Only Claire. All of a sudden, she stopped running, her heart pounding in her throat. The sky had gone the color of iron, but it still held the heat of the day like a skillet.
She stared at the dark thunderheads boiling down from the mountains, and that was when she saw the birds. They circled in a black ringlet, coming closer and closer, and their cries rode the whispered hush of the wind as the circle spun on black wings, a circle unbroken like the one in that song her mother sang when Claire was just a little girl.
But her mother never sang about a circle of vultures.
Claire couldn’t run anymore. She stared at her hand.
In her palm welled a red oasis.
Above her, the sky came alive with a chorus of thirsty screams.
* * *
Clouds churned in the sky and a hot wind whispered low, rustling the dead cornstalks like a deck of cards that had been dealt one time too many.
The three of them sat in the car. Arson was done yelling at Hank and Pearl. They should have known better than to push Claire that way, especially after all the hell she’d been through. The two of them sure didn’t have the stomach for that kind of hell.
Claire did, though. Arson was sure about that. Claire was damn near healed up. Sure she had a few more scars than she’d had before their last run-in with the law, but she wasn’t one bit less pretty for ’em, not to him anyway. Soon enough she’d get her gumption back, too. She always did, and then things would be just the same as before.
“If we’re gonna do this thing,” Hank said, “we’d better get to it.”
“Hank’s right,” Pearl said. “That bank’s gonna close in an hour. We ain’t got no money. And I don’t care how much you holler, Arson Pike, I sure as hell ain’t gonna sleep in this cornfield tonight, not with all these damn vultures around. Why, just look at that sky. If the buzzards ain’t bad enough, just take a look at them clouds. Any fool can see that it’s gonna storm but good and I ain’t gonna get struck by lightnin’ sittin’ out in a cornfield in a stolen Ford Roadster. Christ, these days even folks on relief got decent roofs over their heads while we ain’t got a pot to piss in or a window to—”
“Shut up, Pearl.” Arson whispered the words, eyeing her in the rearview. Boy, did she give him a look. The floozy bitch made Arson’s blood boil. She was just the kind of trash his brother would bed. Just the kind—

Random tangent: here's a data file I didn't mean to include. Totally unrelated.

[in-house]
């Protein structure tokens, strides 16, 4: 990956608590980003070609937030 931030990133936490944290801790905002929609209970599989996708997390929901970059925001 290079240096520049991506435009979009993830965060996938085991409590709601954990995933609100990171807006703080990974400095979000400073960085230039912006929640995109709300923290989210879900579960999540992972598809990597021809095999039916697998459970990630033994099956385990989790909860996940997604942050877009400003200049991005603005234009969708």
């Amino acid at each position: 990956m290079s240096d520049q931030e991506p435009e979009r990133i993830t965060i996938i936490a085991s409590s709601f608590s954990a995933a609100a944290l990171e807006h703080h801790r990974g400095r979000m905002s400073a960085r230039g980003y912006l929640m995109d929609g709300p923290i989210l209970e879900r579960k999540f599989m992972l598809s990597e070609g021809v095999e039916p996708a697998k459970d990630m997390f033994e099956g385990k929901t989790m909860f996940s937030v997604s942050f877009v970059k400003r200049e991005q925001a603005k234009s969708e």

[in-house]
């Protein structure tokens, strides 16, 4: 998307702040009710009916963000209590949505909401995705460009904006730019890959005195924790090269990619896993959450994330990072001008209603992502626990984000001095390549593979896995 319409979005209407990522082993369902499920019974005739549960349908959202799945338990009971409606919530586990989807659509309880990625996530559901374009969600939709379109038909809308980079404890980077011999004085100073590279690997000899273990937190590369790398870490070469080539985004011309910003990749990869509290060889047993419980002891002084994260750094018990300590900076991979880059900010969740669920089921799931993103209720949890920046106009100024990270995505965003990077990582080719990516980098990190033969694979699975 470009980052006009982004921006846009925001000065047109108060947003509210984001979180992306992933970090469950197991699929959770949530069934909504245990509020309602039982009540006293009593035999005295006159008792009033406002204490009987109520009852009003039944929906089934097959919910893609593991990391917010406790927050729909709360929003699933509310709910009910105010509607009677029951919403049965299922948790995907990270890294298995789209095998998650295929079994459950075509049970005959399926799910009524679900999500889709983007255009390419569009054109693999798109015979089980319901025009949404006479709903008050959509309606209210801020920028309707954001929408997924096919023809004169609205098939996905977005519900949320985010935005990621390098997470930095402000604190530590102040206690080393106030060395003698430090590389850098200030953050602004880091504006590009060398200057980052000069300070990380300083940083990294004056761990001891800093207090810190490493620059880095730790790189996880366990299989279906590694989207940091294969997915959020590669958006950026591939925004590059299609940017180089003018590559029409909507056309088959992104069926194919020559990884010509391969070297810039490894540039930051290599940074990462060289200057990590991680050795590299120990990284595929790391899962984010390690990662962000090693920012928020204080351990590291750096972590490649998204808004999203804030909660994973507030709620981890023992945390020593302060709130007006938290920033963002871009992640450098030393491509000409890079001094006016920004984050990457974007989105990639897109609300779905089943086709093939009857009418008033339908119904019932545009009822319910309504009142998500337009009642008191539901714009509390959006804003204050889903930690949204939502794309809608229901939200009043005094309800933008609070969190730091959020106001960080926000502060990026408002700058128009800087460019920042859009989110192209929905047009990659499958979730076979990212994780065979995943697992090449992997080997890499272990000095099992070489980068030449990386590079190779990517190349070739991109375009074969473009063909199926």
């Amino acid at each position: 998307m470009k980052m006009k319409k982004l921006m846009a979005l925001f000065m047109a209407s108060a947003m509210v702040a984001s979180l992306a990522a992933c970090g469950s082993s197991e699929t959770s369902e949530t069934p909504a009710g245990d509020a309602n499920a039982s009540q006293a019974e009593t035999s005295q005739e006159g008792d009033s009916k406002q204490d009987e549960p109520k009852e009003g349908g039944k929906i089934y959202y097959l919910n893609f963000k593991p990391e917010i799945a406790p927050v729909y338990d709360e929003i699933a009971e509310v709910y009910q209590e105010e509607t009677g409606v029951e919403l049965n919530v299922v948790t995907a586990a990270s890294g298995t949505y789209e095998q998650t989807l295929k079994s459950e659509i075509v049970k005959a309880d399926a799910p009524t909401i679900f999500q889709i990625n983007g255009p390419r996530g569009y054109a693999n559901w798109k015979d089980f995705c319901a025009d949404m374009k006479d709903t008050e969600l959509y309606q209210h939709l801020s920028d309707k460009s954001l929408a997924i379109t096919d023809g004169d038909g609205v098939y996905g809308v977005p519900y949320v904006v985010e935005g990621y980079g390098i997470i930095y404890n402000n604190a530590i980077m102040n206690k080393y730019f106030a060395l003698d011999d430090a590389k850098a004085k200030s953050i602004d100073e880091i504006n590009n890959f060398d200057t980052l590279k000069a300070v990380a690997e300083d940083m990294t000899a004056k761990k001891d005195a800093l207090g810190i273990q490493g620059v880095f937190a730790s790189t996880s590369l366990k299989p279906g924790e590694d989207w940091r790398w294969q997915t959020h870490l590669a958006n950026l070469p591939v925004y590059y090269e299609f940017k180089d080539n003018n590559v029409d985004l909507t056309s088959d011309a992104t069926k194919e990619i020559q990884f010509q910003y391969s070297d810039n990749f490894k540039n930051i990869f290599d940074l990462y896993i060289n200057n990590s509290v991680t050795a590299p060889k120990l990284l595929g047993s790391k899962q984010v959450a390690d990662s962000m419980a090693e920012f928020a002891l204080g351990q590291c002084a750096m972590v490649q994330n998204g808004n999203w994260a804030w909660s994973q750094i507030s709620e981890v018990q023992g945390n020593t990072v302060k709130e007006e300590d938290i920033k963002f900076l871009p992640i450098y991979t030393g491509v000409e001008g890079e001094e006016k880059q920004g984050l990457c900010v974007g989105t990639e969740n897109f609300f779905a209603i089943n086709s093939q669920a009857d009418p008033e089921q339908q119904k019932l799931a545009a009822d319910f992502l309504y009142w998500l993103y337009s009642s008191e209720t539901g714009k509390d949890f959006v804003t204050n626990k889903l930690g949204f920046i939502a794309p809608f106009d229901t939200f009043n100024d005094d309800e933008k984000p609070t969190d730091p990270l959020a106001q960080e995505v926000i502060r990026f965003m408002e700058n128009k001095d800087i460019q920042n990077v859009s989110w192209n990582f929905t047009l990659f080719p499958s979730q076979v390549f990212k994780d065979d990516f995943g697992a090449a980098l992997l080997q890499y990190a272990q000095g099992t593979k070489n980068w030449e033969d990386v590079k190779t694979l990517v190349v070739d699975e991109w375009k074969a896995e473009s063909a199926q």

Pearl opened her mouth. Red bee-stung lips on that fat little face of hers. Arson couldn’t hardly believe it. Hell’s bells and buckets of blood, he’d told the little floozy.
She started to mouth off again. “Shut up,” Arson said, but it was like she didn’t even hear him. So he told Hank to shut her up, but it was plain that Hank wasn’t the kind of man who knew how to do that or Pearl wouldn’t be talking in the first place.
Well, fair warning was warning enough.
Arson climbed out of the car and reached through the open window and took hold of Pearl’s peroxide blonde hair and gave it a pull that made her scream. Then he dragged her out the door and kicked her in the ass and she gave out with a startled cry as she went face first into the dirt and then Arson yanked her to her feet and slapped her up but good.
And, boy howdy, did the cure come over her but quick, like Arson Pike was one of those tent show miracle men. It was something to see. First Pearl was gabbing like she actually knew what she was talking about and then she was screaming like some she-goat taking a rutting and when it was all over her nose was bloody and her eyes were red with little girl tears.
Sitting in the backseat, Hank didn’t say a word.
He knew better.
He didn’t want some of the same.
Arson made to slap Pearl again, and she cowered like a whupped dog. “And you think you’re tough.” Arson laughed. “Well, you ain’t tough. Sister, I’m here to tell you that you ain’t half the woman my Claire is. She came through bullets and fire and car wrecks, and she didn’t crawfish half as bad as you do from a little old slap.”
Pearl couldn’t look Arson in the eye, but she nodded, and she did it damn quick.
“That’s better,” Arson said. “Now you get your ass out in that corn and find my Claire. You apologize for the way you been treating her, and you tell her that you ain’t nothin’ but a dimestore floozy who can’t keep her trap shut.”
Again, Pearl nodded. And then she glanced around her, at all that corn, and she puddled up like she was all set to cry again.
Pearl was scared to say anything, but Arson knew that she would. Teary-eyed, she waved her painted fingernails at the cornstalks and asked, “How am I gonna find her in all this?”
It was a damn fool question. Arson didn’t have time for it.
Again, he kicked Pearl in the ass.
She got to moving.
Arson climbed into the car and slammed the door. His fingers went tap-tap-tap on the steering wheel. He stared at his brother in the rearview, and Hank looked away.
“Goddamn city girl,” Arson said.
* * *
The vultures circled low in the concrete sky. Claire studied the sharp talons that tore dead flesh, the black eyes that gleamed with hunger.
She knew that vultures only ate the dead.
A fresh gout of blood filled her lifeline and spilled over her fingers. She was bleeding, but she wasn’t dead yet. Not yet.